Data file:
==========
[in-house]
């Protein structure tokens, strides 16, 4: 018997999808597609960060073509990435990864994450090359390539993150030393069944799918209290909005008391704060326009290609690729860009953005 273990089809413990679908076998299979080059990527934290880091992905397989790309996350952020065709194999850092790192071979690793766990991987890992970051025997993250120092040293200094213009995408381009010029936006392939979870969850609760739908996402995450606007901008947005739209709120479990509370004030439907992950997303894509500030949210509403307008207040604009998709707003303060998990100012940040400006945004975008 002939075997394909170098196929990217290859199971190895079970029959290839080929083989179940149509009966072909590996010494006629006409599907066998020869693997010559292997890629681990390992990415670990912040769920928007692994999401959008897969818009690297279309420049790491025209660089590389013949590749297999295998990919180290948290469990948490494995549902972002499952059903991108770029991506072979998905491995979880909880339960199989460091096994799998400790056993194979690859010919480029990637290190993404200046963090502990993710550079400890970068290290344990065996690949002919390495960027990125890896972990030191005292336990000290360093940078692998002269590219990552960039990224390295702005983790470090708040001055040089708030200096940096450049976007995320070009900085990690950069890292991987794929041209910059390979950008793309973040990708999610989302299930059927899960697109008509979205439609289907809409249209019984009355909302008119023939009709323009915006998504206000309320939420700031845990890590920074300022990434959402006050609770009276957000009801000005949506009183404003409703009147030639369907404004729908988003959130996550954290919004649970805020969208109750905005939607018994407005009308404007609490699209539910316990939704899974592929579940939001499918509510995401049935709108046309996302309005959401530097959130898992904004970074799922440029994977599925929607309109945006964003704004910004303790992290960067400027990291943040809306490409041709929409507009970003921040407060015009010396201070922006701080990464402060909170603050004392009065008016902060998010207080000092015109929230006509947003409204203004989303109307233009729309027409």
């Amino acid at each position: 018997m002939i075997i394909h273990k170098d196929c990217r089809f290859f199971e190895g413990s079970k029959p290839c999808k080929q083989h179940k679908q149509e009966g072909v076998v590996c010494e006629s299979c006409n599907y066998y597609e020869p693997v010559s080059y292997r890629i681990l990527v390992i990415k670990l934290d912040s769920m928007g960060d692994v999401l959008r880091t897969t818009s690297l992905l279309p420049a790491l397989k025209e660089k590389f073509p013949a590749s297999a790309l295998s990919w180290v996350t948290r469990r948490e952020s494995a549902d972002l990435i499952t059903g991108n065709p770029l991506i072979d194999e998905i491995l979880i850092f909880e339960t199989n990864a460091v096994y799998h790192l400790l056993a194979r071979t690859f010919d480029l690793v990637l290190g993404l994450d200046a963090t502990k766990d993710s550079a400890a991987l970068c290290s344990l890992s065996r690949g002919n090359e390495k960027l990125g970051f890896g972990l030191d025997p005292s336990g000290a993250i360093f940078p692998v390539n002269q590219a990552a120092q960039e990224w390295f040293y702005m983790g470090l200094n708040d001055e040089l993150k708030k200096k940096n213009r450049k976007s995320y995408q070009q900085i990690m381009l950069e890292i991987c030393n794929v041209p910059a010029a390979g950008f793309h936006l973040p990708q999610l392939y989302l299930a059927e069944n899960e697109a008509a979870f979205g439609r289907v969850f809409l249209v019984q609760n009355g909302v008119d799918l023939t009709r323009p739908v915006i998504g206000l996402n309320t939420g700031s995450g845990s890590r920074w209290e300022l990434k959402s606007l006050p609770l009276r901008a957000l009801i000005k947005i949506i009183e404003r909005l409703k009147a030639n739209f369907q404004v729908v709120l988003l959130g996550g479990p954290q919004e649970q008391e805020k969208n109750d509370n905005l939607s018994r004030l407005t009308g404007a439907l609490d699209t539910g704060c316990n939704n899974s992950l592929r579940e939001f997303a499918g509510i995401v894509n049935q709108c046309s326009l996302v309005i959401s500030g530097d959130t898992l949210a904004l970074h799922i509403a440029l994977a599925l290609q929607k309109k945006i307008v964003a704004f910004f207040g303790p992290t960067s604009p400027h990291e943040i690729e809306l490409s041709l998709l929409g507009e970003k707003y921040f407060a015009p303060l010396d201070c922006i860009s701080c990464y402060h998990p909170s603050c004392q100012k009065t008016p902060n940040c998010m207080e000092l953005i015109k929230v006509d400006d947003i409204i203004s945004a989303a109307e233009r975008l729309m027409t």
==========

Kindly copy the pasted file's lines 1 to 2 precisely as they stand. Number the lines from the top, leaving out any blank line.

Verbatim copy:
[in-house]
């Protein structure tokens, strides 16, 4: 018997999808597609960060073509990435990864994450090359390539993150030393069944799918209290909005008391704060326009290609690729860009953005 273990089809413990679908076998299979080059990527934290880091992905397989790309996350952020065709194999850092790192071979690793766990991987890992970051025997993250120092040293200094213009995408381009010029936006392939979870969850609760739908996402995450606007901008947005739209709120479990509370004030439907992950997303894509500030949210509403307008207040604009998709707003303060998990100012940040400006945004975008 002939075997394909170098196929990217290859199971190895079970029959290839080929083989179940149509009966072909590996010494006629006409599907066998020869693997010559292997890629681990390992990415670990912040769920928007692994999401959008897969818009690297279309420049790491025209660089590389013949590749297999295998990919180290948290469990948490494995549902972002499952059903991108770029991506072979998905491995979880909880339960199989460091096994799998400790056993194979690859010919480029990637290190993404200046963090502990993710550079400890970068290290344990065996690949002919390495960027990125890896972990030191005292336990000290360093940078692998002269590219990552960039990224390295702005983790470090708040001055040089708030200096940096450049976007995320070009900085990690950069890292991987794929041209910059390979950008793309973040990708999610989302299930059927899960697109008509979205439609289907809409249209019984009355909302008119023939009709323009915006998504206000309320939420700031845990890590920074300022990434959402006050609770009276957000009801000005949506009183404003409703009147030639369907404004729908988003959130996550954290919004649970805020969208109750905005939607018994407005009308404007609490699209539910316990939704899974592929579940939001499918509510995401049935709108046309996302309005959401530097959130898992904004970074799922440029994977599925929607309109945006964003704004910004303790992290960067400027990291943040809306490409041709929409507009970003921040407060015009010396201070922006701080990464402060909170603050004392009065008016902060998010207080000092015109929230006509947003409204203004989303109307233009729309027409």